Sleep-Related Movement Disorders
Pp. 201-219 (19)
Under normal circumstances, movement is relatively suppressed during sleep. Motor system activity reflects this paucity of movement as it decreases from drowsiness to slow wave sleep (SWS) and then further in rapid eye movement (REM) sleep. Some movement during sleep in fact is adaptive with small shifts in body weight preventing pressure-related injuries such as nerve palsy and skin ulceration. Other movements occurring during sleep serve no obvious purpose and may even fragment sleep, especially when recurrent. This latter constellation of movements constitutes the sleep-related movement disorders. This chapter will focus on the sleep-related movement disorders which are largely characterized by repetitive, non-epileptic, purposeless movement which occurs during sleep. Many of the sleep-related movement disorders are clinically benign or on the severe end of the normal spectrum and as such our discussion will begin with an introduction to normal movement during sleep. The chapter continues with a discussion of benign sleep-related movement then the clinically recognized sleep-related movement disorders. Special attention will be given to restless legs syndrome (RLS) and periodic limb movement disorder (PLMD) as these entities are both common and a major source of morbidity.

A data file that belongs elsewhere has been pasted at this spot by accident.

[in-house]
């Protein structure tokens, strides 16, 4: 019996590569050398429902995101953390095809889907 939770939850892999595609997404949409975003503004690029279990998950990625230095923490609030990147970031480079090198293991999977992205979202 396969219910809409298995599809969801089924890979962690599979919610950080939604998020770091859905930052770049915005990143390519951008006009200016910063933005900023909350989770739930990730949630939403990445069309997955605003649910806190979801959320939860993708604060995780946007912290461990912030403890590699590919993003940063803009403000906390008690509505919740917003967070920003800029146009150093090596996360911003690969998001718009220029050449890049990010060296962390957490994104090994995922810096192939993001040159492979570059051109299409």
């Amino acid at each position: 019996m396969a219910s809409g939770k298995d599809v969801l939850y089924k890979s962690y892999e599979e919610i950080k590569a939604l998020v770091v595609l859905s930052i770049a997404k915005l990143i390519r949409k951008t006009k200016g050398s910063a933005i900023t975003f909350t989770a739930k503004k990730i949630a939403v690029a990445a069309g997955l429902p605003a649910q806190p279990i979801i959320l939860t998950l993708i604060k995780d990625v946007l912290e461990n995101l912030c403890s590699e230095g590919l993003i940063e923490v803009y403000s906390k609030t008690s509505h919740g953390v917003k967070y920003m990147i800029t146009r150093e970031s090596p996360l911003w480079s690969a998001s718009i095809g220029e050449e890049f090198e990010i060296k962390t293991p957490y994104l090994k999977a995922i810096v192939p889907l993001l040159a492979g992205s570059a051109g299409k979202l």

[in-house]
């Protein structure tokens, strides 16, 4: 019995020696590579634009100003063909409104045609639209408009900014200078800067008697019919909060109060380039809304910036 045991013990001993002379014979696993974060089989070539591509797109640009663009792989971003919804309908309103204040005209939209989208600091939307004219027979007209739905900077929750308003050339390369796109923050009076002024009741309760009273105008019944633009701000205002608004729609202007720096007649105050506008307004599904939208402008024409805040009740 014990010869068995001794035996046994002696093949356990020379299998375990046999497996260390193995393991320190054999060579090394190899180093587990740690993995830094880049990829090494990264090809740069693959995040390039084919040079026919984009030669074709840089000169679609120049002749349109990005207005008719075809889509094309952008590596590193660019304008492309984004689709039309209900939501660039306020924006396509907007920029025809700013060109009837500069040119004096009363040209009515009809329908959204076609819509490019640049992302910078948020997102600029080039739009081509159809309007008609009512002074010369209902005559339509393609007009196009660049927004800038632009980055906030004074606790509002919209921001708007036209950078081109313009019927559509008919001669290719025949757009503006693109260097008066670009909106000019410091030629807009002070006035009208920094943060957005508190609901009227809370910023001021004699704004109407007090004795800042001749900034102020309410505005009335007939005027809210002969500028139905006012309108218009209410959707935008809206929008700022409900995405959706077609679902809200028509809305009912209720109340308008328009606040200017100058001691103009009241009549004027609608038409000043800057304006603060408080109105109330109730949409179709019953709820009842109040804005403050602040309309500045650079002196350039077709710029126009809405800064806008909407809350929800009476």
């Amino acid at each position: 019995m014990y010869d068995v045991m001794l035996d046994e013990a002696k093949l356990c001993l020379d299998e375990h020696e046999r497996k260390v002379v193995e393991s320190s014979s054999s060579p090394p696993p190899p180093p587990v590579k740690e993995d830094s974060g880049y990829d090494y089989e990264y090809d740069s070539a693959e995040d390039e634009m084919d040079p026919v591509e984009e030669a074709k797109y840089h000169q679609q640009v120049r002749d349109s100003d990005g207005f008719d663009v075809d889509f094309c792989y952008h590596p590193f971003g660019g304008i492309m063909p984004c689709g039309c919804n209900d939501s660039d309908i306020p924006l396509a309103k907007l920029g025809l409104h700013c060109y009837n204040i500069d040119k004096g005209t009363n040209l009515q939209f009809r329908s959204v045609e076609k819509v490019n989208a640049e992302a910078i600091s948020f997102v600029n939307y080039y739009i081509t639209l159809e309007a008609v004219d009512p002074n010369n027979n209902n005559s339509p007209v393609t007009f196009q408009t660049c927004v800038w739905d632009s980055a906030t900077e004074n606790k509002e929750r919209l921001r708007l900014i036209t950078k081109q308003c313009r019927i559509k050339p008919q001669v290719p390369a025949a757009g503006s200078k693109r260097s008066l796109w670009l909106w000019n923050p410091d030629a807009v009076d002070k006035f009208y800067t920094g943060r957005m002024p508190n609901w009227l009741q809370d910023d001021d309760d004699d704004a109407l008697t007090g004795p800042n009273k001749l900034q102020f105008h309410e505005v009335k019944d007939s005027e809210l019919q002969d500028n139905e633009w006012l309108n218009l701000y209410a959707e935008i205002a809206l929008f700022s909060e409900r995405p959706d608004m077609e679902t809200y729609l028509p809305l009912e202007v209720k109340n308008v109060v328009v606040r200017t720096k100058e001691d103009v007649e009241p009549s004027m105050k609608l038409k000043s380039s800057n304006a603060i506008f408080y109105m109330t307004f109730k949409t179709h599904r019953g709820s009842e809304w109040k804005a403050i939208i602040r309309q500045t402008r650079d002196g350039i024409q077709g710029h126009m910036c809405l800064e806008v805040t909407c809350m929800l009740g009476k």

Assistant Professor of Neurology, Case Western Reserve School of Medicine, 11100 Euclid Avenue, Cleveland OH 44106, USA.